Levelling up and the net zero transition: a critical gap

In February 2022, the UK Government published its much-awaited Levelling Up White Paper. It set out how the Government plans to tackle inequalities and ensure opportunities and prosperity are spread equally across the country. This brief paper reflects on the critical gap that exists between the UK’s levelling up and net zero policies. It shows with some practical examples, how the two might be better aligned.  

Aligning net zero and levelling up could bring major advantages. 

The Levelling Up White Paper does contain mentions of the transition to net zero and the Prime Minister’s vision for a Green Industrial Revolution. But has the Government missed an opportunity by not offering a fully integrated vision for how levelling-up and net zero will work together?  

The White Paper acknowledges that the structural shift to net zero ‘could have large and long-lasting effects on virtually every aspect of the economy, including jobs and skills, infrastructure and technology, and investment and innovation’. It also warns of the potential disproportionate effect net zero can have across various parts of the UK, highlights the need for new skills and reflects on some opportunities it can bring.  

Brief parts of the White Paper are dedicated to the net zero transition and the Prime Minister’s vision for a Green Industrial Revolution. But when it comes to the details of how exactly the Government aims to ‘level-up’ the UK to challenge and change ‘unfairness’, detailed analysis of the green transition is missing. 

With the energy price cap rise from April, significantly more households are at risk of experiencing fuel poverty.  In October 2021, already 4 million households were in fuel poverty, with its effects felt unequally across the UK. [1] This is just one issue where Government’s net zero and levelling up agendas could align. Improving the insulation of our homes would be a win-win for helping to reduce bills, reach net zero and levelling up, as Government recognises in its recent Heat and Buildings Strategy.[2] Less leaky homes would immediately reduce demand for domestic heat, cutting the nation’s carbon consumption, and improve people’s quality of life, through increased comfort levels and improved health outcomes. At the same time, retrofit programmes could create jobs and help boost the economy. Through aligning net zero and levelling up agendas, the Government can tackle this challenge and bring benefits across the UK.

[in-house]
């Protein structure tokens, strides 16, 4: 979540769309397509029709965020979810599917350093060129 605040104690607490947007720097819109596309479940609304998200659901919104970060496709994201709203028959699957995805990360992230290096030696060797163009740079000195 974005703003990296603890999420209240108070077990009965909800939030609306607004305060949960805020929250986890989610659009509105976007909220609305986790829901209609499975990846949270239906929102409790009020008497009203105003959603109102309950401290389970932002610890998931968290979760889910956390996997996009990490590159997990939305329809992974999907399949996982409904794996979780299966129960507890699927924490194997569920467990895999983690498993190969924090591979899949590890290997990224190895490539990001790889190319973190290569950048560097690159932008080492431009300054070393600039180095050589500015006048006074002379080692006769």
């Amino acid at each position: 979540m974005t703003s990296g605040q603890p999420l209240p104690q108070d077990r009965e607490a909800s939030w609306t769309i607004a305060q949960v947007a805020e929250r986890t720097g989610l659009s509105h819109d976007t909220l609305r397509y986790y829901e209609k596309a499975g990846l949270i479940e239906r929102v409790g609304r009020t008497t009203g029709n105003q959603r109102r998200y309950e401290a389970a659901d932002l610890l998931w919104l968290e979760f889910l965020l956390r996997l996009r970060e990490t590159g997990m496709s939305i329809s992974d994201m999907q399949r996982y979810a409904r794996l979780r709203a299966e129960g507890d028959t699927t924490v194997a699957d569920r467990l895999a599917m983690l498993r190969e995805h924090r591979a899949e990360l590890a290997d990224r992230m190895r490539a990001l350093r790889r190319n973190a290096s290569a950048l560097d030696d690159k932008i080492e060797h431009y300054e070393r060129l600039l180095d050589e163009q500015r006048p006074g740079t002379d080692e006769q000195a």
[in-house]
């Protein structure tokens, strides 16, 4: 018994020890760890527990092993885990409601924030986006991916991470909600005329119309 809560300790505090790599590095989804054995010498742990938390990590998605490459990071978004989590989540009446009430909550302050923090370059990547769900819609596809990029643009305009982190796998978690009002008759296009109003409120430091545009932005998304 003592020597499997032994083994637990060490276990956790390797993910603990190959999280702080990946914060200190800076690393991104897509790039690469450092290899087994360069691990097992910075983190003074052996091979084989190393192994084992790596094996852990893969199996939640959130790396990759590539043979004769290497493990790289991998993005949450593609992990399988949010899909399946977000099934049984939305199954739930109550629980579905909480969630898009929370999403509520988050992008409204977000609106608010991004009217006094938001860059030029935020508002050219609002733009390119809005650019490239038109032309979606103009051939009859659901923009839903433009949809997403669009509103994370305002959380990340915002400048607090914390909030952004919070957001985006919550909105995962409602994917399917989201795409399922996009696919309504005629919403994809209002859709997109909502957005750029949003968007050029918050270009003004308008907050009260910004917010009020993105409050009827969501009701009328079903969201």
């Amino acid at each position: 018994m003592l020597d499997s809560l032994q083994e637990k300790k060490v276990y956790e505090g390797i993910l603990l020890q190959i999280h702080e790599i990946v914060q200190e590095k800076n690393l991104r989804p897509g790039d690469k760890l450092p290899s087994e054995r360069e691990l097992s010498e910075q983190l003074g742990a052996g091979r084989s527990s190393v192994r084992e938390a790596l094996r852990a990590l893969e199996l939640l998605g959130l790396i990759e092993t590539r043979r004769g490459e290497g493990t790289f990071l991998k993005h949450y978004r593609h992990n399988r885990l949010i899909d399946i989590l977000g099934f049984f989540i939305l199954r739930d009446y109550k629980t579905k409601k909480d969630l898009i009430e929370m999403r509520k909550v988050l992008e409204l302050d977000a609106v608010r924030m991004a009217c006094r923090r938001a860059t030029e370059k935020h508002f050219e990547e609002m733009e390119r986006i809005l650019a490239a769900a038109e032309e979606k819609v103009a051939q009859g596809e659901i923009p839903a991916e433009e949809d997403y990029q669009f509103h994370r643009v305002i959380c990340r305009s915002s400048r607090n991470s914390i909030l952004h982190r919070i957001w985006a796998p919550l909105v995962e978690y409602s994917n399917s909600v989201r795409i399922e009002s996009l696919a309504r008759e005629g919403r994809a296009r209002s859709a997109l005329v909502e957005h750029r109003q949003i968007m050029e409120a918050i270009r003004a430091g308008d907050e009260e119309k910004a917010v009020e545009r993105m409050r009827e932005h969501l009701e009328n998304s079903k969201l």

[1] National Energy Action. Accessed at https://www.nea.org.uk/energy-crisis/ on 24 March 2022 
BEIS (2021) Heat and Buildings Strategy, p.48. 


The Levelling Up White Paper promises every part of England (that wants one) a devolution deal and long-term funding settlement by 2030. That presents a valuable opportunity to give local authorities and communities the mandate to deliver net zero. Whilst most local authorities have declared climate emergencies, only one in five have published climate action plans.[1] Among those to set action plans is Bristol City Council, which has plans to reach carbon neutrality by 2030.[2] Devolution of powers, if supported by the necessary funding and resources, can empower local authorities to be ambitious in the governance and administration of net-zero strategies, all whilst levelling up at a local level. 

[1] Climate Emergency UK (2022) Council Climate Plan Scorecards.